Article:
"Hippie spiritual" LP is a thing of wonder
“The more that I see out in front of me, the more I want to get high,” Israel Nash sings on “Sweet Springs”. A typically euphoric track from Lifted, the backing vocals here sound like The Beach Boys on a break from recording Pet Sounds, letting off exultant steam. Who saw this coming?
On his first two albums, Nash sounded like he’d been brought up in the rafters of the Los Angeles Troubadour, nourished as a fledgling by the singer-songwriters playing nightly beneath his perch. The songs on New York Town (2009) and Barn Doors And Concrete Floors (2011) travelled familiar highways, usually lost or endless, were full of truck stops, diners, sad waitresses, heartbreak and much of the usual woe. Musically, they were inclined to a decent country rock, much influenced by Ryan Adams and Neil Young, although Nash at the time seemed only to have heard Harvest.
On both, Nash’s wordy stories, parables, whatever, seemed somewhat earnest, gritty, earthbound, the kind of thing he’d still be playing when they closed the last honky tonk. Album highlight “Goodbye Ghost” was something different – nearly six minutes of apparent banjo feedback, luminous pedal steel and guitars that sounded like Nash had recently been given a copy of Zuma. It merely hinted, however, at the coming wonders of Rain Plans (2013) and Silver Season (2015). By now singing in a higher register that made you think more than ever of Neil Young, the albums suggested also Nash of late had been listening to Live Rust as much as Zuma. This possibly makes Nash seem worryingly obsessed with Young, as if he had pictures of Neil on his basement wall, their eyes cut out. In fact, as Uncut’s review of Silver Season remarked, Nash on these albums pursued a path never actually taken by Neil, where Crosby, Stills & Nash rather than Crazy Horse backed him on Everybody Knows This Is Nowhere. It made you wonder where Nash would go next, which turns out to be Lifted.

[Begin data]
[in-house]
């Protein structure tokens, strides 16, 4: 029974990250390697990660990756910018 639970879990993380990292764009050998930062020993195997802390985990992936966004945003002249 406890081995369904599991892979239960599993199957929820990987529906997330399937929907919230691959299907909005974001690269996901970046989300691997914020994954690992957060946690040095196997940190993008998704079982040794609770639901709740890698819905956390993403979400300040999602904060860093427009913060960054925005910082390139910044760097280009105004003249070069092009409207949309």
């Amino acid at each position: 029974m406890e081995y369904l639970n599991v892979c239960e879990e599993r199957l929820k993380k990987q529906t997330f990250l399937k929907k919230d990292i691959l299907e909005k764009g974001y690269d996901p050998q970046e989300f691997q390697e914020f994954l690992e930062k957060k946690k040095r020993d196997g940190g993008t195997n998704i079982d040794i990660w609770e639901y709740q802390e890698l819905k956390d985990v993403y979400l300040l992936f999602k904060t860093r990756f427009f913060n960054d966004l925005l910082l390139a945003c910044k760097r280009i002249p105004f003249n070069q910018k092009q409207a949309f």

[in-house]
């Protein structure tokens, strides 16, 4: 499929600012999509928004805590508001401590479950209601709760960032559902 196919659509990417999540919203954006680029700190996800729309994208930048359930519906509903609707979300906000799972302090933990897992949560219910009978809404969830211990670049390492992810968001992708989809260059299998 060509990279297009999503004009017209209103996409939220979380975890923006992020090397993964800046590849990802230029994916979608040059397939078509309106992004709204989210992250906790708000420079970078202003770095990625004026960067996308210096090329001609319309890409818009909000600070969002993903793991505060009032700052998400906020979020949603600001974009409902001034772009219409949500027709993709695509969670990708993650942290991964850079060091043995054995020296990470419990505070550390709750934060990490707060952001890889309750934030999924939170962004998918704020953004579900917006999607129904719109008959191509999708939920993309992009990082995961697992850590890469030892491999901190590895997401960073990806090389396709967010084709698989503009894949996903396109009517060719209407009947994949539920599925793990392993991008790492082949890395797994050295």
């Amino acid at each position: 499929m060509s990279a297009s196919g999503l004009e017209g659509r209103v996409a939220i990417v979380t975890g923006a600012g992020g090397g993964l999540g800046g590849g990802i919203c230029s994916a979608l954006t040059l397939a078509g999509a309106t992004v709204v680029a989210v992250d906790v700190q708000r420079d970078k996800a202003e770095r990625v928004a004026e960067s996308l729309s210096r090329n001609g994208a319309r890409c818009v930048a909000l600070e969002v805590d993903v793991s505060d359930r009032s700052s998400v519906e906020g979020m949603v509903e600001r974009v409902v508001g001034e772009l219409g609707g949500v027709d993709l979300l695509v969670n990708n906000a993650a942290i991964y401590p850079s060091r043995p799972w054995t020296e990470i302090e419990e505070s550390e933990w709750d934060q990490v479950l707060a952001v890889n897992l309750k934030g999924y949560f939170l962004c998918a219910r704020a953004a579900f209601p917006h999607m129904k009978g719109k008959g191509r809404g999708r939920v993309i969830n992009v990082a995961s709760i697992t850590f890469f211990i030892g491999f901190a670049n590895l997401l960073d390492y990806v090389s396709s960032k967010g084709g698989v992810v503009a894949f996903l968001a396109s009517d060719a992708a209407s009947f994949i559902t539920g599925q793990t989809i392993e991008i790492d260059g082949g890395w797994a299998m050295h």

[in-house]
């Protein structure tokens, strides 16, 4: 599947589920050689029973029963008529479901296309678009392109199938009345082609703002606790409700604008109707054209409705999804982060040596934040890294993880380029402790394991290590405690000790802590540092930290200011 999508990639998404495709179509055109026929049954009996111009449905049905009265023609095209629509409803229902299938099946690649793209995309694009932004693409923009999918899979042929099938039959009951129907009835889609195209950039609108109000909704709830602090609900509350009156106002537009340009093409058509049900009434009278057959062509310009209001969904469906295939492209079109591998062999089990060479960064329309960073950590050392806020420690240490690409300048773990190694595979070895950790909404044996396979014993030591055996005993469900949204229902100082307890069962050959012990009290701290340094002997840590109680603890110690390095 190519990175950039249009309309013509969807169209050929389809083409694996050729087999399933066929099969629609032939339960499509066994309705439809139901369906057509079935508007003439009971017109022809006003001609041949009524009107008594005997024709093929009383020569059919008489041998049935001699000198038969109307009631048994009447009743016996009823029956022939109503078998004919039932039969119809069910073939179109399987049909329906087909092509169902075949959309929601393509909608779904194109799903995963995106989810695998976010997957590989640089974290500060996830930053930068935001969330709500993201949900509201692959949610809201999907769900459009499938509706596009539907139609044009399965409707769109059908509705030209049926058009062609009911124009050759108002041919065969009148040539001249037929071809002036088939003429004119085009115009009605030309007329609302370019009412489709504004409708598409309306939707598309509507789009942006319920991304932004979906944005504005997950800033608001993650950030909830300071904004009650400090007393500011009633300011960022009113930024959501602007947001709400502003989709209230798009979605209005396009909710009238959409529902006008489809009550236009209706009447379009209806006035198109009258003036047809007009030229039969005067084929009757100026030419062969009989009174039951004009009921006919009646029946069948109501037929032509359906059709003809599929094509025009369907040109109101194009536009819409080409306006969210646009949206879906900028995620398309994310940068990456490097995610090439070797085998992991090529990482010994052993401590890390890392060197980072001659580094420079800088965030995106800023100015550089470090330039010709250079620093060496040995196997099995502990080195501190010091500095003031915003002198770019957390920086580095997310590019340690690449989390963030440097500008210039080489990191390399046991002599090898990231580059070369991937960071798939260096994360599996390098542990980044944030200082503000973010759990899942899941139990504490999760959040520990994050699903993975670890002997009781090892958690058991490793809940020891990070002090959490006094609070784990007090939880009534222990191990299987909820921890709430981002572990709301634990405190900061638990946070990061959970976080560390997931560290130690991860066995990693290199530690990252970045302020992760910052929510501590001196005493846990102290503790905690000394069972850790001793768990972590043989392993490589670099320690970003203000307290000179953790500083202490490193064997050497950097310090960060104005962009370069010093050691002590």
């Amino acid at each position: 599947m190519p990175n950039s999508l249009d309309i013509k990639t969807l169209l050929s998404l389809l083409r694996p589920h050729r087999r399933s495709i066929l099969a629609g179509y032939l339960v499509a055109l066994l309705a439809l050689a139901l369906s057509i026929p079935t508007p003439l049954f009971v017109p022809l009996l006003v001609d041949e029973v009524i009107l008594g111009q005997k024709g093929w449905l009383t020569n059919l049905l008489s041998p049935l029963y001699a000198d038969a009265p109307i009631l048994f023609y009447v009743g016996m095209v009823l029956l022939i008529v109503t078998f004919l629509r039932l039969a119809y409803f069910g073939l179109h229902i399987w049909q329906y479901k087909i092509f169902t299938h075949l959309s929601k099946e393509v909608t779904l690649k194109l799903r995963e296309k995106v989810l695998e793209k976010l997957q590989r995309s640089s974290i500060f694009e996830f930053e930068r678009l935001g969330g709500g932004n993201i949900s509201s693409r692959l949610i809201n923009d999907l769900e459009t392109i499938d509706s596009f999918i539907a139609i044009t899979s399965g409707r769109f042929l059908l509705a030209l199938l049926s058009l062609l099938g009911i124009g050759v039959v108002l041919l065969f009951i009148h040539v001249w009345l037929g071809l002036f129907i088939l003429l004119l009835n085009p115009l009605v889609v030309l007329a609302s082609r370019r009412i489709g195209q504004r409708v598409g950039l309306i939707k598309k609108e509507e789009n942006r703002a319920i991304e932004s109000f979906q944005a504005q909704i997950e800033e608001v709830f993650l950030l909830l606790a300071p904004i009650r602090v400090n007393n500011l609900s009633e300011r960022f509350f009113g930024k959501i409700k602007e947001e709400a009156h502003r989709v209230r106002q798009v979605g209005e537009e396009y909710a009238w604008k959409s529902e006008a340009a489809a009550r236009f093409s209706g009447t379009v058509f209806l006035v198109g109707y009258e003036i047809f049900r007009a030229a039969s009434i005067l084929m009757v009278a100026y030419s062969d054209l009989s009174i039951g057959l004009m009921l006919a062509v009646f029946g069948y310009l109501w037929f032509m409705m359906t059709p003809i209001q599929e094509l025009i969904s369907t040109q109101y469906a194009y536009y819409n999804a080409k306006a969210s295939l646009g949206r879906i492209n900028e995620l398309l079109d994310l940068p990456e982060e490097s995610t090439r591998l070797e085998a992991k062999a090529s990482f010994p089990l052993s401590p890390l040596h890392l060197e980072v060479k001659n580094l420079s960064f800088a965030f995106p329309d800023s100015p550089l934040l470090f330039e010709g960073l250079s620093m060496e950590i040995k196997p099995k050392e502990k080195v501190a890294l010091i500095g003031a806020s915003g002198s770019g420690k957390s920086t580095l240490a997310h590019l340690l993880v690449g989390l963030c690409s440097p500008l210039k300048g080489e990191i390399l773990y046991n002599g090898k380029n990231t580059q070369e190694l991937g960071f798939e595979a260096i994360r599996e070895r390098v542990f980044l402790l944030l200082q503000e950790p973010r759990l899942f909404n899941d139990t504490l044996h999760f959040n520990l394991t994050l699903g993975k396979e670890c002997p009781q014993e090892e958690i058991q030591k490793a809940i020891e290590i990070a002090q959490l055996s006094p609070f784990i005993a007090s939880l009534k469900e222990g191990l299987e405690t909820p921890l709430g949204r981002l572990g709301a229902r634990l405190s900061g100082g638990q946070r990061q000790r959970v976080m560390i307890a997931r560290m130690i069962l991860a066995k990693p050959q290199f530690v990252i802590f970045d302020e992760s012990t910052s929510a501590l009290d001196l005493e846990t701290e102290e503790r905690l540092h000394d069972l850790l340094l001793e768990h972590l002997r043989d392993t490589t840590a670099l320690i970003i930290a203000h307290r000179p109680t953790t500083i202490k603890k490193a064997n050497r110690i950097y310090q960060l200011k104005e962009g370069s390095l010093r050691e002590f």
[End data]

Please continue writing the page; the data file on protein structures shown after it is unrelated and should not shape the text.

“File Under Hippie Spiritual”, it says on the cover. So let’s take that as a clue to the album’s sound and intention, to raise and lift up. The first thing you hear could be church bells, pealing, ringing out, something being celebrated, a holy day or a new birth, which certainly puts you in a congregational mood. Then “Rolling On” erupts, like something rising up from the sea with the sun behind it, announced by a wave of voices, Nash multi-tracked over symphonic keyboard swells and a chorus like a hymn sung by ghosts. The song typifies the album’s sense of roaming, of voyage, distances travelled, everyone far from home, that distant place. “Looking Glass” is similarly both beatific and melancholy, mellow horns mingling with pedal steel and dreamy strings recalling the languid nostalgic drift of The Rascals’ “Groovin’”. Its shimmering haze is typical, too, of “Hillsides”, which has the sun-struck inertia of John Cale’s “Buffalo Ballet”, and the hopelessly romantic “Northern Stars (Out Of Tacoma)”, where the post-mortem brightness of dead stars, that posthumous illumination, becomes a metaphor for transcendent love. On “Lucky Ones”, meanwhile, the wind-in-your hair breeziness of the Eagles is crucially undercut by the melancholy attached to something like Chris Bell’s “I Am The Cosmos”, while even the brazen euphoria of “Sweet Springs” is afflicted by a sense of accepted transience, the realisation that nothing lasts forever and often not as long as that.
The songs are often about being a witness to wonder. “Keep these eyes open, until it’s all out of sight,” Nash sings on “Strong Was The Night”, a melody unfurling around him like a flag in a swirling wind, the track sharing with “The Widow” an ornate grandeur reminiscent of Gene Clark’s No Other, that unimpeachable testament to conflicted bliss. More glorious yet is album closer “Golden Fleece”, with a much-repeated chorus pitched somewhere between Van Morrison’s “And It Stoned Me” and “Tupelo Honey”. Nash, his many voices and every credited musician on the album combine in a joyous noise you want to go on as long as one of those versions of “Caravan” Van used to do with The Caledonia Soul Orchestra, with all those high-kicking false climaxes. It ends, too soon, with the sound of a guitar being unplugged. Your response is to hit replay without even thinking about it, to listen to the whole thing again. Who can get enough of music as good as this?
The September 2018 issue of Uncut is now on sale in the UK – with Rod Stewart on the cover. Elsewhere in the issue, you’ll find exclusive features on Pixies, The Byrds, Jess Williamson, Liverpool’s post-punk scene, Sly Stone, Gruff Rhys, White Denim, Beth Orton, Mary Lattimore and many more. Our free CD showcases 15 tracks of this month’s best new music, including Oh Sees, Cowboy Junkies, Elephant Micah, Papa M and Odetta Hartman.
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